AbstractsEducation Research & Administration

Exploring Indonesian learners' beliefs about language learning strategies through reflection

by Bambang Widi Pratolo

Institution: Monash University
Department: Faculty of Education
Year: 2015
Keywords: Learners' beliefs; Belief about language learning strategies; Language learning strategies; Reflection
Record ID: 1045848
Full text PDF: http://arrow.monash.edu.au/hdl/1959.1/1170412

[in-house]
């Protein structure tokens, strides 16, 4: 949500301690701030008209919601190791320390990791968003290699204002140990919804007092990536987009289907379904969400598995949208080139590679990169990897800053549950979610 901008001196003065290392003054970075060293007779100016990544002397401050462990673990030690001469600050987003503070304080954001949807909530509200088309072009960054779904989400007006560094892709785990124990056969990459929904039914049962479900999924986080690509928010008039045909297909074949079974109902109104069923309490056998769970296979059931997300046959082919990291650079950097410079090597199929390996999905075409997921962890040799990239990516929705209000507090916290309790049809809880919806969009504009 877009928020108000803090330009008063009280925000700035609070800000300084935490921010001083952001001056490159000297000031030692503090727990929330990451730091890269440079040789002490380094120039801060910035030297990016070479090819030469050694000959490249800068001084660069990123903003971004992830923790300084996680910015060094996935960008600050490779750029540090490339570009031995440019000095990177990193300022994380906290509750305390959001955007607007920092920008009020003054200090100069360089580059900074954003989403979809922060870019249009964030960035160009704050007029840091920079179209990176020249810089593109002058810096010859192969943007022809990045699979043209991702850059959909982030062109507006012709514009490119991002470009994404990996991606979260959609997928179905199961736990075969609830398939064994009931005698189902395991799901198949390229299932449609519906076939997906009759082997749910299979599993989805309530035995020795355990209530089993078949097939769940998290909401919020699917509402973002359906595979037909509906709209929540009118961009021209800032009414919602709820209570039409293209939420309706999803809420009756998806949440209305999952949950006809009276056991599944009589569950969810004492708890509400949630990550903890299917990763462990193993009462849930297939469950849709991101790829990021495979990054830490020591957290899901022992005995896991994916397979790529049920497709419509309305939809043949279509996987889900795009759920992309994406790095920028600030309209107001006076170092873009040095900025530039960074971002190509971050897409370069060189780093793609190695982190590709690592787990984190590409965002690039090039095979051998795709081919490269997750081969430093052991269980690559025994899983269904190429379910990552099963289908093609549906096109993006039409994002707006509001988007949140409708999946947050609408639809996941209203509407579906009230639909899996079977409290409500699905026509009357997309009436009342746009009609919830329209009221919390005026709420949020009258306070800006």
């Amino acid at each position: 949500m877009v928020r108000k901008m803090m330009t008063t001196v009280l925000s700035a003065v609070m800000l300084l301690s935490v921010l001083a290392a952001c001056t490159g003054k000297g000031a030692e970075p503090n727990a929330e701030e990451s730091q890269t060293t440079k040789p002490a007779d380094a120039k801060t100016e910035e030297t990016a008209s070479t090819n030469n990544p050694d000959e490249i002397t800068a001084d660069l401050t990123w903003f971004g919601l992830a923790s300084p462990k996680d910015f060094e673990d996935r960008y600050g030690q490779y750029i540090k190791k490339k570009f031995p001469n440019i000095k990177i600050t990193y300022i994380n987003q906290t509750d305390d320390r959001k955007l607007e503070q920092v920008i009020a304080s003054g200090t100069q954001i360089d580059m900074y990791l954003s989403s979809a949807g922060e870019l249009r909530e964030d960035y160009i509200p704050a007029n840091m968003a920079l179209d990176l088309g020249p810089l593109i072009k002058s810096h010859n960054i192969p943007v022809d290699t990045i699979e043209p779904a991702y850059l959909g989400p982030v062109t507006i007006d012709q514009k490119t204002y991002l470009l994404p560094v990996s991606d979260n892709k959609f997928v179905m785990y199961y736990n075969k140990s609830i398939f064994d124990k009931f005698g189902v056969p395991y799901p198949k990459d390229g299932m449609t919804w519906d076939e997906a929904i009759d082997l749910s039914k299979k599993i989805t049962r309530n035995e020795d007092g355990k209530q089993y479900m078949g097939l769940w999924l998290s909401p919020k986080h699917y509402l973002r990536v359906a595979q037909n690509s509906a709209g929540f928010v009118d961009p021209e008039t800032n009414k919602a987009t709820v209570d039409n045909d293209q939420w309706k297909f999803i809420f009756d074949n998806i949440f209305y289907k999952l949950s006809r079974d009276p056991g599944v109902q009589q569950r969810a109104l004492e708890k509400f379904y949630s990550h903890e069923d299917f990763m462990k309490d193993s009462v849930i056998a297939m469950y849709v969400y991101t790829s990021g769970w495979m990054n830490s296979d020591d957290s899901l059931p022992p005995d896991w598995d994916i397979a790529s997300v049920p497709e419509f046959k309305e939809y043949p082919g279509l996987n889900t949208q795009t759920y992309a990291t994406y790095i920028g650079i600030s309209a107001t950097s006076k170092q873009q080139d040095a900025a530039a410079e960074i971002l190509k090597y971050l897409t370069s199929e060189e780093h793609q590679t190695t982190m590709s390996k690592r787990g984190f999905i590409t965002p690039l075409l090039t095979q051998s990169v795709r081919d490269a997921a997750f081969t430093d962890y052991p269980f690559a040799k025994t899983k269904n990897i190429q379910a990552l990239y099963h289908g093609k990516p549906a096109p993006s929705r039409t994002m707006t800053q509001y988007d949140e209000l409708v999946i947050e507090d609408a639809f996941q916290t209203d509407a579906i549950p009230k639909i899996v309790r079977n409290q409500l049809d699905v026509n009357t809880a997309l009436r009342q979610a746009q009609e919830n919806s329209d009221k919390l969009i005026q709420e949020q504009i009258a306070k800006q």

This study investigated to what extent learners’ beliefs about language learning strategies (LLS) are subject to change as they are taken through a process of reflection. Three research questions were addressed: the profile of language learning strategies of the students, the nature of strategy use and belief about LLS and how the change of belief about LLS occurred. The study employed a minor quantitative measurement and qualitative analysis of the data. Findings at the beginning of the study are compared with the findings at the end of the study after the reflection procedure was implemented. The reflection was meant to provide time for the students to contemplate, and critically evaluate, their strategy use with regard to their English learning process. Twelve students participated in this study. Three types of data collection techniques were utilized to gather the data: survey, interview, and reflective journal writing. The Strategy Inventory of Language Learning (SILL), developed by Oxford (1990) was used to collect data about the students’ current learning strategies. In-depth interviews about their learning experiences with reference to their language learning approaches were also employed not only to compare with the survey results but also to enrich the data needed for deep analysis. The last instrument was the reflective learning journal. Journals were assigned to all the students in all macro-skill subjects to explore their experiences regarding their language learning journey by documenting their success and failure stories. All these data were triangulated for verification and analysed accordingly to respond to the research questions. The findings indicate that before reflection in general the students were moderate users of the English learning strategies as formulated in the SILL. In terms of categories, metacognitive categories were the most frequently used strategies suggesting that, as adult language learners, the students were familiar with the strategies of planning, monitoring and evaluating their learning. However, they did not exploit their emotion sufficiently to facilitate their learning, as indicated by their affective strategies being the least frequently used categories. After the intervention of reflection, the frequency use of the strategies increased across categories the with the metacognitive strategy category remaining the most frequently used. Also there was a shift in the least frequently used categories from affective strategies to memory strategies. This finding weakened the popular claim that memory strategies were the most popular strategies` among Asian EFL learners. This finding also serves as evidence that reflection is among the determinants of the improved frequency use of learning strategies. This study shows that all of the students preferred collaborative learning especially in verbal skills, suggesting that this finding corroborates Vygotsky’s theory of cognitive development and social learning. The fact that the students had different levels of English proficiency…